Agriculture Secretary Ann M. Veneman announced details of the watershed approach and enrollment procedures to be used for the fiscal year 2004 Conservation Security Program sign-up to be held this summer.
The announcement follows a series of listening sessions held by USDA's Natural Resources Conservation Service to determine grower reaction to the proposed rule published for the CSP this past winter.
“Watersheds are nature's boundaries and are a good way to group together producers working on similar environmental issues,” Veneman said in a statement. “With a rotation through the nation's watersheds, every farmer and rancher will have a chance to participate in the program.
“This will provide the flexibility needed to expand the program as more funds become available.”
To implement CSP this fiscal year, Veneman said the Natural Resources Conservation Service will immediately begin to train employees on the selection process to determine priority watersheds and establish enrollment categories as described in the recent Federal Register notice.
USDA will use watersheds as a basis to determine CSP participation because Congress has only provided a $41 million budget for CSP in fiscal year 2004. Veneman said the $41 million will permit NRCS to write 3,000 to 5,000 contracts from an estimated 1.8 million pool of potentially eligible producers.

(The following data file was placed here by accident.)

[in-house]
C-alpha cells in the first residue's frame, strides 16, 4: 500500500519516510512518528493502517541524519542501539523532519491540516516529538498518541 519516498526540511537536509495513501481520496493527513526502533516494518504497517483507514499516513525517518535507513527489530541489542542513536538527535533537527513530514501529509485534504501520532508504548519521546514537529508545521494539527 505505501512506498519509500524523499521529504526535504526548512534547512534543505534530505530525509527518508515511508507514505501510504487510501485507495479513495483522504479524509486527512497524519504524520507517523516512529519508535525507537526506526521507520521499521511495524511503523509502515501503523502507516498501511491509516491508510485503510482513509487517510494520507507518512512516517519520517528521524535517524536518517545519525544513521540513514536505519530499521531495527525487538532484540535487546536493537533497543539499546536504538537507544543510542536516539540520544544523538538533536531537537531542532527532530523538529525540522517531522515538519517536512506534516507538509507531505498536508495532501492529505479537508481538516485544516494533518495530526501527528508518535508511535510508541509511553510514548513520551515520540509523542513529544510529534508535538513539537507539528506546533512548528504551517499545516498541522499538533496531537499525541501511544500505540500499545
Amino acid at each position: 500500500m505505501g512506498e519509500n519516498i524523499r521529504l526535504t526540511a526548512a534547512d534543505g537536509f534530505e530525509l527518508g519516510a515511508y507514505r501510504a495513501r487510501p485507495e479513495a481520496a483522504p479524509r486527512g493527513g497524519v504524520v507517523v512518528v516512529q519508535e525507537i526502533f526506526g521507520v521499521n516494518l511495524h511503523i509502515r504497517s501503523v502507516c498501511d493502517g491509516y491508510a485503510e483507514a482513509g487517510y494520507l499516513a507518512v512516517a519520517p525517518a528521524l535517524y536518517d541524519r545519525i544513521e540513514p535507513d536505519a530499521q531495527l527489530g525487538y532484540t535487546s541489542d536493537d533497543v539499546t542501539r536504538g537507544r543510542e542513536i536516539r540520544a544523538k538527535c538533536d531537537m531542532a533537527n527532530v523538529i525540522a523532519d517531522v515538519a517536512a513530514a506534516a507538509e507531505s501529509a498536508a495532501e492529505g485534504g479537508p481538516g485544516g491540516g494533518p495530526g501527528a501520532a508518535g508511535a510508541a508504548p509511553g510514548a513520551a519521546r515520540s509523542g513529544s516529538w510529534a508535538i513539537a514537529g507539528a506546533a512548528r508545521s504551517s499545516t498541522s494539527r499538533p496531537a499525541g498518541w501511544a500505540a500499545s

Administratively, the law requires that NRCS not incur more than 15 percent technical assistance costs associated with CSP, Veneman said. “Under this scenario, a nationwide program would not work; a watershed rotation offers a fair, science-based alternative.”
All CSP applications that meet the sign-up criteria will be placed in an enrollment category regardless of available funding. In addition to legal contract requirements, the categories will consider the applicants' current stewardship (soil condition, tillage intensity, existing practices and activities) and will sort producers based on these factors. Categories also will examine producers' willingness to perform additional conservation activities during their CSP contract.
The 2002 farm bill authorized USDA to establish a program that would have provided funding for all farmers eligible to participate in the CSP. However, House Republicans added language to the fiscal year 2004 appropriations bills that limited USDA to spending $41 million on the program in FY 2004.
CSP is a voluntary program that supports ongoing conservation stewardship of agricultural working lands and enhances the condition of America's natural resources, USDA officials said. Additional information on CSP, including the Federal Register notice, public comments and frequently asked questions, can be found at http://www.nrcs.usda.gov/programs/csp.